Developed Markets
SPY – US Equity Market
FEZ – European Equity Market
EWH – Hong Kong Equity Market
EWY – Korean Equity Market
EWT – Taiwan Equity Market
IXC – Global Energy Sector
IXG – Global Financial Sector
XPH – Pharmaceutical Sector
Emerging Markets
EWZ – Brazilian Equity Market
RSX – Russian Equity Market
EPI – Indian Equity Market
FXI – Chinese Equity Market
EWW – Mexican Equity Market
TUR – Turkish Equity Market

Fixed Income

TLT – 20+ Year US Treasuries


FXY – Japanese Yen
FXE – European Euro
FXA – Australian Dollar


DBA – Agricultural Futures
GLD – Gold
Weekly Ranking of the Seeking Alpha Universe

The Seeking Alpha Portfolio

As mentioned in last week’s post, we switched out of 370 shares of EPI (Indian Equities) to invest in 320 shares of DBA (Agricultural Commodities Basket). The EPI netted us $9190.25 (and a short term capital loss of $710.95) and we bought the DBA for $9371.15. Our cash balance falls to $345.95.

Last week, we participated in the general rebound to the tune of +4.11%. Overall, we are still down 3.53% from our starting point on November 15th.

There are no changes in the ranking this week so we will see how our portfolio of Hong Kong, Turkey and Agriculture fares in the choppy markets that seem destined to persist for the foreseeable future.

One final note

Just to follow up on an issue we explored earlier, it seems that hedge fund performance has generally not lived up to expectations (Bloomberg article). This might lead to some sell off in some of the favorite names. One of the biggest, AAPL, may be in for a bit of profit taking as the year closes and redemptions need to be paid out. We do not hold AAPL (long or short) nor are we suggesting that you should take any action. We are using the stock simply as an indication of the magnitude of the Hedge Fund redemptions.


For any American who travels in Europe or Japan, one of the more striking contrasts comes with the train system. The trains are a clean, efficient and even enjoyable form of intercity transport. The nagging question for decades is why we don’t have the same level of train service in the US.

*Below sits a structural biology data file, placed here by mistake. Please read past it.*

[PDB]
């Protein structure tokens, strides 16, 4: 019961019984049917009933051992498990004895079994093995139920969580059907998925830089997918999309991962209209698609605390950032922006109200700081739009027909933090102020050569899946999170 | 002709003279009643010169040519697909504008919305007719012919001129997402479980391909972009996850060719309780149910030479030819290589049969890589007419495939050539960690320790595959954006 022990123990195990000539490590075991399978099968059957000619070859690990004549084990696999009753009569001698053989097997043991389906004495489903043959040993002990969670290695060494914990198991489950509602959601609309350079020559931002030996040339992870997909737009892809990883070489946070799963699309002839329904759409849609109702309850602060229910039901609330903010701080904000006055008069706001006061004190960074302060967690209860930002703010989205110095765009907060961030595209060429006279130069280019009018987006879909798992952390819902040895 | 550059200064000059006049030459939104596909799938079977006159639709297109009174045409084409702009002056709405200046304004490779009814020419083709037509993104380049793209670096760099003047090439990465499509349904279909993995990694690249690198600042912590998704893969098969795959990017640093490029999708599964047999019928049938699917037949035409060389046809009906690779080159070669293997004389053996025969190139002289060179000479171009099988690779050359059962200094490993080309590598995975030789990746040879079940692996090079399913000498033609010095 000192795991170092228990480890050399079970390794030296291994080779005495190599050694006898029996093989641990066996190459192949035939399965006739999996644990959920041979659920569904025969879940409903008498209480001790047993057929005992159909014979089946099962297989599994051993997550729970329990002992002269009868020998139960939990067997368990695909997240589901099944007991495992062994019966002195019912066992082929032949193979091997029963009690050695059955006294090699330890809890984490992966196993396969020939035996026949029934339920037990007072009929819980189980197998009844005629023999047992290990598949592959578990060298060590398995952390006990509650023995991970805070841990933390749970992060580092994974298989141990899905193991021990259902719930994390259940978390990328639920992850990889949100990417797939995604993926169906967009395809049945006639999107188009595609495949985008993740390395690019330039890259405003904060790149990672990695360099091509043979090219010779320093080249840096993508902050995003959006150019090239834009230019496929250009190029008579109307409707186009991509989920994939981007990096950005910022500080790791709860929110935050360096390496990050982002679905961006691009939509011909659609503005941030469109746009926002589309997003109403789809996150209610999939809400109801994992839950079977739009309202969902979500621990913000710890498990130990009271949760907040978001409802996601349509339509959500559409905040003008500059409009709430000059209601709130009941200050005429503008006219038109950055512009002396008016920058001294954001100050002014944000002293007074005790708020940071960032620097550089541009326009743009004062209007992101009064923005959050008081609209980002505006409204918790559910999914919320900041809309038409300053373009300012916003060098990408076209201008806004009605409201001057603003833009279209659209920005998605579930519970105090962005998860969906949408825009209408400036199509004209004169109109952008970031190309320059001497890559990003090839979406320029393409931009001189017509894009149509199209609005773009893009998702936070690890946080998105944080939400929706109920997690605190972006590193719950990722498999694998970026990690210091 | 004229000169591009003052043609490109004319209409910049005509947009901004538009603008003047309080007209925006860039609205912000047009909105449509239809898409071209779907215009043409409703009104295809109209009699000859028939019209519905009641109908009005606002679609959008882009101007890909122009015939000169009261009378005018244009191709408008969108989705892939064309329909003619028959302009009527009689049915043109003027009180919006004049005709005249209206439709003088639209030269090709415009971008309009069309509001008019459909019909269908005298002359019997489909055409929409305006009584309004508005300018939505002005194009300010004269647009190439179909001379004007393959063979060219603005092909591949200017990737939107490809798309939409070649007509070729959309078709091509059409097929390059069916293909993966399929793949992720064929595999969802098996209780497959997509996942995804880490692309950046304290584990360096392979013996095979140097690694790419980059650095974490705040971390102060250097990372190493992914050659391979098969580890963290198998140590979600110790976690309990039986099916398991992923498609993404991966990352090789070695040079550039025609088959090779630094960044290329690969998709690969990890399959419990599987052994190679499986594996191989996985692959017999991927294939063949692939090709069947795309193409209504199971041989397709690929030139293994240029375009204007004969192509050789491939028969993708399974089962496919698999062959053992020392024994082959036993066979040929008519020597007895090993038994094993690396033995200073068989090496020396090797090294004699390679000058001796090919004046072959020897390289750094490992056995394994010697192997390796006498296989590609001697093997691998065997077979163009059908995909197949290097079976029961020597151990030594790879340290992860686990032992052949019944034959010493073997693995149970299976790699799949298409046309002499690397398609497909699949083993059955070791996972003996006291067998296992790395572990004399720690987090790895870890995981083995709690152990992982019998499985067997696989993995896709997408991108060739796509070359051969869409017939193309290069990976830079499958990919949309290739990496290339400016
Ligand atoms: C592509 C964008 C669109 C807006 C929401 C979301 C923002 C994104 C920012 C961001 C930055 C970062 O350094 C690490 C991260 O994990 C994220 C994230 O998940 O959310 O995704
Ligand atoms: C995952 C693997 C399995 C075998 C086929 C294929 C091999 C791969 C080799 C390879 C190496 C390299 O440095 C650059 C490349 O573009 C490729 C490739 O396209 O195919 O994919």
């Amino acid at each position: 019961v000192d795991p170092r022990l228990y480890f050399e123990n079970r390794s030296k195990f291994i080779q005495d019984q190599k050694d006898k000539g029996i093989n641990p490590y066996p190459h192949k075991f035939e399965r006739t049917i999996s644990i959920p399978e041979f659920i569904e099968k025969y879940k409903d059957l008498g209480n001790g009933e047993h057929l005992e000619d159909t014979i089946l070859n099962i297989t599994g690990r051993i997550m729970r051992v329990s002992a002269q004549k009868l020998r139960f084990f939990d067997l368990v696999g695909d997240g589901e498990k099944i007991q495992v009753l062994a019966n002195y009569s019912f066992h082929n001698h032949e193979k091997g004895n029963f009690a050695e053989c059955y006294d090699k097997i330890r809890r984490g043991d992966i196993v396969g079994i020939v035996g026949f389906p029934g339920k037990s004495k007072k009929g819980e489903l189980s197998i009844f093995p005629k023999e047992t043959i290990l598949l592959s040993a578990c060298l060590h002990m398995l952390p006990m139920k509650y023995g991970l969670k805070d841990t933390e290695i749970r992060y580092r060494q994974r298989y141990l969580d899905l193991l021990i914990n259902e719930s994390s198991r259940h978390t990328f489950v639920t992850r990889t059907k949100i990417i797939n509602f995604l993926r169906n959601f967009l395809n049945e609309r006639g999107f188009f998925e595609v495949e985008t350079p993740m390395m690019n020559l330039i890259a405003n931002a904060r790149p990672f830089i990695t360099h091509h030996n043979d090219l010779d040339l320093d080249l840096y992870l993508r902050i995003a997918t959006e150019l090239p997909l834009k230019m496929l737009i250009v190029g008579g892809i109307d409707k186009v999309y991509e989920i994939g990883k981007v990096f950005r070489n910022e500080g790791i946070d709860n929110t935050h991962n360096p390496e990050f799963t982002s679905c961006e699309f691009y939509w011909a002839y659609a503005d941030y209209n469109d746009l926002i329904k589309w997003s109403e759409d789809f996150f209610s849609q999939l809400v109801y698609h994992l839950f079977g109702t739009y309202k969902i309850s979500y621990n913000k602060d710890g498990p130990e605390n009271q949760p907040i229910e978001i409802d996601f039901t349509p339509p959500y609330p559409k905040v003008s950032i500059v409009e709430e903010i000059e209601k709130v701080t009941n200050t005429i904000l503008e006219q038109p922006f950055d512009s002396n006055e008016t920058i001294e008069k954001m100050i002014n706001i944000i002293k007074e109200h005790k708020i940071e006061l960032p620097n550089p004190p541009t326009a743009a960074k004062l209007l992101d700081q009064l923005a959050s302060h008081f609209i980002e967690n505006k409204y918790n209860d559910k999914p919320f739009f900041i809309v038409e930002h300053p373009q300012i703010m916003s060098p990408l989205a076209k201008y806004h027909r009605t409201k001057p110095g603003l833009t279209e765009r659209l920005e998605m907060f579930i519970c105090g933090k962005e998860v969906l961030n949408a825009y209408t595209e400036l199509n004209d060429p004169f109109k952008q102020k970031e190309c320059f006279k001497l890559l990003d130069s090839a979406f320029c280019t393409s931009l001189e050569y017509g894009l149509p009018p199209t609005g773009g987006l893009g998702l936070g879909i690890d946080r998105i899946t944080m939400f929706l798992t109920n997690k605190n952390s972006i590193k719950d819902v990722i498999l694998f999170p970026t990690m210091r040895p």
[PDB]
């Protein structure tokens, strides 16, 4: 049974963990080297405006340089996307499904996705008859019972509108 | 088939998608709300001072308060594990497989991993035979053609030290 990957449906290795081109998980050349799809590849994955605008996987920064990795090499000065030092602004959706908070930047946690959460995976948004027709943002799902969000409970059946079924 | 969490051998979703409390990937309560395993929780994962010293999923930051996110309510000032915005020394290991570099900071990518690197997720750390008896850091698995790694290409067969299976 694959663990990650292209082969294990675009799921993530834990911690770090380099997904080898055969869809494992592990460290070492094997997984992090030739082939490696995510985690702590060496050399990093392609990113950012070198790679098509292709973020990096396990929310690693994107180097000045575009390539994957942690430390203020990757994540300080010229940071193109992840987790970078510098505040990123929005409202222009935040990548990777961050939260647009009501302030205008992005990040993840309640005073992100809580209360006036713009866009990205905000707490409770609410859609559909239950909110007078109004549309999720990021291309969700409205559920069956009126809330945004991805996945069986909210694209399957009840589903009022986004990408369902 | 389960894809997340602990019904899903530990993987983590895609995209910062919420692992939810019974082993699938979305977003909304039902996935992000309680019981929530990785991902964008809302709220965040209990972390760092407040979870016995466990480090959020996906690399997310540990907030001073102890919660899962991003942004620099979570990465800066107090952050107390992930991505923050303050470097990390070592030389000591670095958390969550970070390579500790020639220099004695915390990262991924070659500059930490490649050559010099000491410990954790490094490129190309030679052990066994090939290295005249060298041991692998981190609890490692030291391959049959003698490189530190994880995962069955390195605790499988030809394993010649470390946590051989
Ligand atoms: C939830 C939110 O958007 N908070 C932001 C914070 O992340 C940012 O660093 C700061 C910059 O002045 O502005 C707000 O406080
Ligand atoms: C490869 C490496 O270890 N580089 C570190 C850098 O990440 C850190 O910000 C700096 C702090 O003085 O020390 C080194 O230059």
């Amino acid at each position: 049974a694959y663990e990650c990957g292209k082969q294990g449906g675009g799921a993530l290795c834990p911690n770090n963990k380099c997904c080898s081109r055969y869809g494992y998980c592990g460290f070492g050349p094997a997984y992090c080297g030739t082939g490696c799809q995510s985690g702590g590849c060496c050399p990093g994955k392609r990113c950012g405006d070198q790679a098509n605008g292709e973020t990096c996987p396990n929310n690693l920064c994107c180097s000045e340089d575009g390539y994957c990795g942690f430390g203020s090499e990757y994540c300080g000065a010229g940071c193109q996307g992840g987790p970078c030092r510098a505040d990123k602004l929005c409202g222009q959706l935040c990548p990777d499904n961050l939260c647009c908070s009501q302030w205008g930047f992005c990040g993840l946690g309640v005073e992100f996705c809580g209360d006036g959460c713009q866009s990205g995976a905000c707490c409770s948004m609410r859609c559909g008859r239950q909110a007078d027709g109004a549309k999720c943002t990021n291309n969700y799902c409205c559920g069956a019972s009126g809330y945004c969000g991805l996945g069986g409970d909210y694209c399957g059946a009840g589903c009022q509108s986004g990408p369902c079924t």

French Train

There are many reasons (cultural, geographic, and political) but the one I want to zero in on is featherbedding because some of the issues tie directly to today’s financial industry and has implications for us as investors.

Up until the 1940s, railroads (passenger and freight) were every bit as prevalent in the US as they were in Europe. However, in the 1950’s, the technology of transport started to change once again. On the railway front, new safety and management techniques were developed and implemented to improve the efficiency of the railroads for both passengers and freight. At the same time, the airline industry, the long haul trucking industry and the interstate system were also developing quickly to compete for business.

By and large, the railway industry responded to the outside pressure by imposing barriers, complex work rules and unnecessary procedures to stem the employment losses which resulted from the productivity enhancing new technologies. Whether those rules were imposed from a federal level (Interstate Commerce Commission) or by railway unions (featherbedding), the results were the same. Cabooses rode at the back of every freight train with a full crew well into the 1980s in both the US and Canada, decades after their usefulness had been replaced by simple technologies. In one famous business study of the Union Pacific Railroad, it was found that 14 layers of approval were required to ship a product on a freight car even though the stationmaster on site had all the information and tools necessary. Featherbedding not only involved creating make-work schemes for unionized staff, it also meant creating overly complex procedures and overpaying for management as well.